About a week before leaving Kitomondo, I sat on the concrete floor of my Tanzanian home.
A freshly popped bowl of popcorn sat in my lap, my water bottle to the right.
To the left of me, the backdoor was open.
Looking out, I saw MamaRay de-feathering a kuku (chicken), just moments earlier chased into the chicken coup, strangled and de-headed.
"Ashley, Ashley, karibu, karibu" she said.
I finished what I could of my popcorn, poured the rest back into the community bowl,
walked to the opening of the backdoor and watched.
For the next twenty minutes, I watched in absolute ignorance and wonderment as she cut, tore and broke each portion of the chicken.
"MamaRay, was that his heart?" I said.
"No, not yet." she replied.
It got a little too intense, so I stood up.
"Asante sana MamaRay, asante sana."
"Ashley, wait, the heart, the heart, almost." she replied.
I sat back down and watched for many moments longer.
The heart came, the eggs of the pregnant chicken were revealed, the intestines were stretched, the stomach got cut open and then the skin was pilled.
"They eat a lot of sand!" she said to me as she poured out the contents of the stomach.
Time to rinse the portions of the kuku off and then into a pan of hot water over a large charcoal fire.
I looked at MamaRay, smiled, giggled, said "asante sana!" and went into my bedroom.
For the first time in this existence, I was quite frankly mesmerized
by the reality of a chicken becoming someone's dinner.
Just an hour earlier, this chicken was a pet and now he is protein, a meal, multiple meals for this family.
It wasn't just the chicken keeping my deep attention.
It was the realization of my experience living in a local Tanzanian families home.
Living in a community so different, so incredible new from that of my own.
The kuku becoming dinner was just one moment.
Of one evening.
Of one day.
Of one week.
Of one month in Kitomondo on Mafia Island.
I have been so incredibly humbled and blessed to spend the past 59 days living and teaching on Mafia Island.
A dream in which I've had for as long as I can remember.
A dream in which quickly came.
And now, a dream being concluded.
My dream, this dream.
Teaching in Africa.
Being a part of the motherland.
Although my physical existence on Mafia Island is now no longer,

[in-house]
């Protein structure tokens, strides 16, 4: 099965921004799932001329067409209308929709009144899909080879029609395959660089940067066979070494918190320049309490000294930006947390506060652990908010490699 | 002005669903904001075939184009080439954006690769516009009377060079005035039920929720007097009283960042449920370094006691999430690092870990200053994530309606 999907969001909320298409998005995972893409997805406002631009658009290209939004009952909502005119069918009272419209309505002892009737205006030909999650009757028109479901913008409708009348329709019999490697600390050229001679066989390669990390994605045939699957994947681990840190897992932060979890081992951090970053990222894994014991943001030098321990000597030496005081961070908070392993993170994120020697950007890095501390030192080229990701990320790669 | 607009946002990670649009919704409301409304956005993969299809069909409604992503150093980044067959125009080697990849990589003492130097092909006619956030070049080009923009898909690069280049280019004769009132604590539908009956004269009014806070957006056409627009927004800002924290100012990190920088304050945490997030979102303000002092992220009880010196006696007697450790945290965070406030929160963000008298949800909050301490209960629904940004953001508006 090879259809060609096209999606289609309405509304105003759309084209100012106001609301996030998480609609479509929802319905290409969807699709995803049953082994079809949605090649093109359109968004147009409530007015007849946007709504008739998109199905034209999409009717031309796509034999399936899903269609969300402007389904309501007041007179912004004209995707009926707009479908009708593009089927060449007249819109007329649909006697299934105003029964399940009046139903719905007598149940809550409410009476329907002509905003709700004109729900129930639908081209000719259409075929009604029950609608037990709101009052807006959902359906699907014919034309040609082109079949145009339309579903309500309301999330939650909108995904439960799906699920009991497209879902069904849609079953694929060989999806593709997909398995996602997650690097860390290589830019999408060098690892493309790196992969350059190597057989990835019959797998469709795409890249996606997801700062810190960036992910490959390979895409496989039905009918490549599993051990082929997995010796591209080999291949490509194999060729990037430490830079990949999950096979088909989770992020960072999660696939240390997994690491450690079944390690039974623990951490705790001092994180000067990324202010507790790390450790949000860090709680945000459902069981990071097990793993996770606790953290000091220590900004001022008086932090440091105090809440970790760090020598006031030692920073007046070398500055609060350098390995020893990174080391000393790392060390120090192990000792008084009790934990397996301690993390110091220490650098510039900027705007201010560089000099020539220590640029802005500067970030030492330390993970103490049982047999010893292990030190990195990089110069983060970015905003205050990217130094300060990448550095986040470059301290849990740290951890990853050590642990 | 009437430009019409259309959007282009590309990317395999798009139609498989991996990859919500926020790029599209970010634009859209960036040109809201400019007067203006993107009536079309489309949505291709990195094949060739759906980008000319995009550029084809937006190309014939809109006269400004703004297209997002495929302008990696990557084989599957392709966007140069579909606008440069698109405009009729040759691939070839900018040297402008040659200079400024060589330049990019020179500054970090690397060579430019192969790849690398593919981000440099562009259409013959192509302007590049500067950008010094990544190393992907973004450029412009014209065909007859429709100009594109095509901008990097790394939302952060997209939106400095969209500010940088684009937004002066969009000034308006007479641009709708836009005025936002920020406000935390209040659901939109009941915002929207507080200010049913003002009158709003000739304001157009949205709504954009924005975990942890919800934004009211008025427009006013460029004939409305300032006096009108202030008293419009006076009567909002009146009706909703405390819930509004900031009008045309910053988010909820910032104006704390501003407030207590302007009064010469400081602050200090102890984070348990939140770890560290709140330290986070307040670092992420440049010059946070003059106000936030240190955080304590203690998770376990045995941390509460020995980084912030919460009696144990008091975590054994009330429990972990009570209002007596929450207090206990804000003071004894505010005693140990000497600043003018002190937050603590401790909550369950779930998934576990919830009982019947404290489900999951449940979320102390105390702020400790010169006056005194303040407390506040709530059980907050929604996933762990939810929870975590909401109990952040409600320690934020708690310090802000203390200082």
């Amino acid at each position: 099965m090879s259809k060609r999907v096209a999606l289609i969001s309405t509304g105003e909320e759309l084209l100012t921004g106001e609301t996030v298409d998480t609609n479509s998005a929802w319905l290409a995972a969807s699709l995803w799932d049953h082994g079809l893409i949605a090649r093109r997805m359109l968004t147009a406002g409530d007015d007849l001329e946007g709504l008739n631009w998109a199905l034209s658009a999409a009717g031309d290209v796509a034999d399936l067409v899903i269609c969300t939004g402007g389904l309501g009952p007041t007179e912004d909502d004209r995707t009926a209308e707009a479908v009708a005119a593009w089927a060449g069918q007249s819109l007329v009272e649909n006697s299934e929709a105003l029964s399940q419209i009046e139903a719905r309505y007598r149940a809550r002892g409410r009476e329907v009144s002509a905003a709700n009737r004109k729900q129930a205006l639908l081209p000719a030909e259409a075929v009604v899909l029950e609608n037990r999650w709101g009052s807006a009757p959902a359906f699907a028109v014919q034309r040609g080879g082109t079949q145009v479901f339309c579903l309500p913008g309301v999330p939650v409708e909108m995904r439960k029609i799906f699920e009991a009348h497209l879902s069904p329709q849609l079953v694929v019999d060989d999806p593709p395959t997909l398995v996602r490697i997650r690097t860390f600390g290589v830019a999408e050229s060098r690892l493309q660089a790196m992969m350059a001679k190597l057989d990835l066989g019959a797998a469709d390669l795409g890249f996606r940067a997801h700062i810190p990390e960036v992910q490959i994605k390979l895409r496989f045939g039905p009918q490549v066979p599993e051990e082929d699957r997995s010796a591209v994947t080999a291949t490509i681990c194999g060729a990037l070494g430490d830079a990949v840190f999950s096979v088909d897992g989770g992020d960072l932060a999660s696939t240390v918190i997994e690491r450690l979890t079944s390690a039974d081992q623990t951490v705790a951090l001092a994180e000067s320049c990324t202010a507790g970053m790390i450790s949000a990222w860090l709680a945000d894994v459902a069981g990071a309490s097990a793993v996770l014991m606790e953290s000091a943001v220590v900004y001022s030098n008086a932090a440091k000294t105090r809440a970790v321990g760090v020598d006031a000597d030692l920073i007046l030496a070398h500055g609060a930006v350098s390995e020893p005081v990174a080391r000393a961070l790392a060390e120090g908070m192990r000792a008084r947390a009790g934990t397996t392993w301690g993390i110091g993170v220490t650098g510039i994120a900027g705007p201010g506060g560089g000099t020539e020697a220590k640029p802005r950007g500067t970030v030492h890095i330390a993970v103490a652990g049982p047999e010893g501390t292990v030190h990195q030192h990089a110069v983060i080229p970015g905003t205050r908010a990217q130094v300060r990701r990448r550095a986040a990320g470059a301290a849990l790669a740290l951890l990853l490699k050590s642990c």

the love, hope, strength and inspiration in my heart is part of my being.
It is now me.
An addition to me.
This so called me.
So many moments I sit in amazement and reflection.
In wonderment and absolute confusion.
Complete satisfaction and emptiness.
Strength and an embarrassing weakness.
You're too positive.
You're an African woman in training.
You look tired.
Why don't you eat meat?
Do you miss your family?
How do I say this in English?
What do you do back at home?
You are my best friend.
You make me smile.
"Take me with you, take me to America."
Can you stay?
And on and on and on.
It is all a learning experience.
Learning of the self.
Of the world.
Of those in which share all these moments with you.
Back to the self.
Of the self.
With the self.
The past week on Mafia Island was spent living in Magamani, that which consists of fancy camping.
Mangrove, bamboo covered rooms, comfy boat beds and mosquito nets for protection.
There the ocean was just a hop away.
Food was on the table when I woke.
And the other members of the environment were all very welcoming and willing to share their
sea life research and experiments.
I sat in hammocks and read while birds mated above.
Monkeys jumped about in the trees.
And waves crashed just below a sandy set of stairs.
We had an exhausting yet tear dropping send off celebration with the Mafia Island teaching community.
Speeches from those running the program - the head of police, district commissioner and all those in-between.
I jumped with excitement as I turned around and saw MamaDixon.
A very close friend of mine, someone in which I shared complete reciprocation of caring for and being cared for while on the island.
It was a night of being awarded gifts of gratitude, speeches, chakula (food), drinking, dancing
and an abundance of laughter.
Many moments that night I stepped back and took a deep breath.
As yet again, I was is wonderment at the reality of this being my new community, my new family!
People in which I have shared a life long dream.
My last night on the island was far to surreal.
One in which no photos, no video, no explanation could really do justice.
A tree house on an African Island overlooking the Indian Ocean.
With birds whistling everywhere you walk.
Crabs roaming along the sand paths.
Gourmet food on the tables.
Freshly opened bottle of wine on the evening balcony.
Moments in which will not leave my heart.
Sadly, I had to say kwa heri (good bye).
But, just for now.
Tutonana Mafia Island, Tutonana Mafia Island.
We will see each other again soon.
I sit now in a cafe in Dar es Salaam.
People of all nationalities, all cultures roam about on the streets.
In just a matter of hours, I will be leaving the motherland on a ferry to an island within the Indian Ocean.
Going to Zanzibar and exploring that of this supposed culturally and esthetically diverse island.
For now, here you are.
For now, this is what exists.
As always, sending lots of love and positive blessings.
Below are just a couple photos of my last moments on Mafia Island.
MamaDixon, Milka, Gilia and BabyJennifer! These are the lovely women responsible for cooking me the most delicious meals on the island!
My Form I Students winning the island wide Genki English competition!
Saying kew heri (goodbye) to MamaRay and Raymond on our front porch!
Jambo from Tanzania:
Living & Teaching abroad in Mafia Island, Tanzania
In June of 2012.... a dream came true.
I was accepted into a WorldTeach program to teach English in Tanzania on Mafia Island. In late December of 2012, I embarked on a 3 month journey to the motherland! Enjoy this blog as it was designed to share my photographs and adventures while living and teaching
on Mafia Island, Tanzania.